Citing ongoing and dwindling participation from borough store owners, the has resolved to begin the New Year free of First Friday events.
“I don’t see this as coming back,” Chamber President Bill George told Patch Thursday, the day before the January First Friday would have been held. “We just had a lot of problems with it. The merchants I don’t think like it as much as they did.”
Chief among the problems, according to George, are the throngs of teens who frequently stand outside of the and . Hatboro Police Chief James Gardner said previously that his officers had received multiple calls on First Fridays because of kids loitering and fighting.
“The one night the police had to call Upper Moreland Police to assist," George said. "That’s probably the number one reason it’s going.”
shared by police and elected officials. Since then, he said the borough had asked the Chamber to cover the expense of having extra police on duty for First Fridays – something George said the organization could not afford to do.
First Friday, which features vendors selling various wares and musicians performing in front of businesses along York Road, began in April 2008. First Friday event chairman Marty Palmer told Patch last spring that 30 businesses participated and more than 500 people came to town.
“The idea was to bring people, walk around,” George said. “And then they come back.”
But, what good is walking around a borough when businesses are closed by 6 p.m. – at the peak of traffic?
said he’s working with business owners to see if they would be willing to expand their hours. To date, one-third to one-half of the restaurants are open for dinner, he said.
“If the entire town is closed then people within the community are going to look at other places to go eat,” Barth said. “We have a very walkable town. If things are open, people will go.”
Bill Brusca, owner of said his Fridays and Saturdays have always been historically busy.
"Even without it I’m still going to have Fridays be the busiest day of the week," Brusca said, adding that he would support another similar event. "It was nice to see the crowds fill the streets of Hatboro."
Along with longer hours for other restaurants in town, events like First Friday are important to Hatboro, Barth said, adding that he had not heard it had been “officially” canceled.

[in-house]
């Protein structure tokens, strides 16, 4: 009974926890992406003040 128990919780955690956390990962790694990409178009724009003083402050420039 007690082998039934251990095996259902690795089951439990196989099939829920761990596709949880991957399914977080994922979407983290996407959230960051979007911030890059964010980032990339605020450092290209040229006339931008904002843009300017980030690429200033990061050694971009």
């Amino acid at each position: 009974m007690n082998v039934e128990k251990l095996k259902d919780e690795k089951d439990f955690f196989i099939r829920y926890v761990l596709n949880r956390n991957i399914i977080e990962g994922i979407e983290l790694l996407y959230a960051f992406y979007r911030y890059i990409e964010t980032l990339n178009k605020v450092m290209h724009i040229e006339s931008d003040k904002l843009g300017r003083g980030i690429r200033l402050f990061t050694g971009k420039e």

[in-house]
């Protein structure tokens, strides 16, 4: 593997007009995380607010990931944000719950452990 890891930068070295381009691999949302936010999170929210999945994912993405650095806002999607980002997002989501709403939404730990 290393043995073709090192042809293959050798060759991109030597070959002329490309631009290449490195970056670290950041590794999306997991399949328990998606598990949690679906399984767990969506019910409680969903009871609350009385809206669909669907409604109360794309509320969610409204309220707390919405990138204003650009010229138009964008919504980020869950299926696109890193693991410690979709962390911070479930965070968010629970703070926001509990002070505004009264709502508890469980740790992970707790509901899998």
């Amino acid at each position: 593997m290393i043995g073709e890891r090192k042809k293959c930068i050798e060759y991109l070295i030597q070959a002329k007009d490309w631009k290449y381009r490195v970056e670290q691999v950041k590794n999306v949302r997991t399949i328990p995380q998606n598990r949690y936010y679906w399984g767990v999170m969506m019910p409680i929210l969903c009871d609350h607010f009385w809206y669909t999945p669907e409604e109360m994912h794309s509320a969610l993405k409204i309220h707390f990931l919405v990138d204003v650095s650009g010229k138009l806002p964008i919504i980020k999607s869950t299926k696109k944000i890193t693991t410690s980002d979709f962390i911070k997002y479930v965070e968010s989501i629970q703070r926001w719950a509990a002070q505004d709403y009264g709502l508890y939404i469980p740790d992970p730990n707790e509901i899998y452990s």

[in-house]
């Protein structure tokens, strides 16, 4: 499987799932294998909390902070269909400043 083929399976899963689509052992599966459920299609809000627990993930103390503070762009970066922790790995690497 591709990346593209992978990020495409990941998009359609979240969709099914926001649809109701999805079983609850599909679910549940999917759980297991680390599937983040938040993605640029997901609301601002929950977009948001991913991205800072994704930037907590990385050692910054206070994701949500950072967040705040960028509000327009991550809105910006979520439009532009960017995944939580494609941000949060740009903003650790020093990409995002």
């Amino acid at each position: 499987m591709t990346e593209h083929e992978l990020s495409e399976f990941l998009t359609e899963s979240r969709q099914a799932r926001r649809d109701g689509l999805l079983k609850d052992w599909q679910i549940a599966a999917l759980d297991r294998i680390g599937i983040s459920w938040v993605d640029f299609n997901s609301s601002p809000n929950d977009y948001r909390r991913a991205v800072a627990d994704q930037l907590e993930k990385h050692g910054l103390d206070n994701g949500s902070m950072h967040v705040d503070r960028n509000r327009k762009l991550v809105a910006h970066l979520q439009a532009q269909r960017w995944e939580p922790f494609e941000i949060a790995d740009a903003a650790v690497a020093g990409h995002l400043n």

“I like a First Friday,” Barth said. “I hope they can continue that because I think it’s a positive thing in the borough.”
In place of First Friday, George said the Chamber is kicking around “three or four concepts of some neat ideas.”
“We’re not really at the point where we’re ready to announce what we’re going to do,” he said. “We’re thinking about doing something similar that will happen on a Saturday afternoon.”
Chris Gowen, owner of , said without a First Friday, his business stands to lose $300 to $500 a month in sales.
“It’s been very successful for us to stay open later on Fridays,” said Gowen, who, like Barth, was surprised about hearing that First Friday had been canceled. “I’m disappointed that the Chamber didn’t reach out to the stores and say ‘we’re not going to do this now.’ ”
Gowen, who also serves as president of , said First Fridays double as recruiting nights for potential volunteer firefighters.
“That’s the only really good time we have to get out and meet people in town,” Gowen said.
And while his store customers have made comments to him about loitering teens, Gowen said that isn’t reason enough to cancel First Friday.
“McDonald’s does have a security person," Gowen said. “When he’s out there, the kids clear.”
Gowen said he supports doing a similar event on Saturdays. Without a collaborative effort among the business community, Gowen said, “what reason would other people have to come into Hatboro?”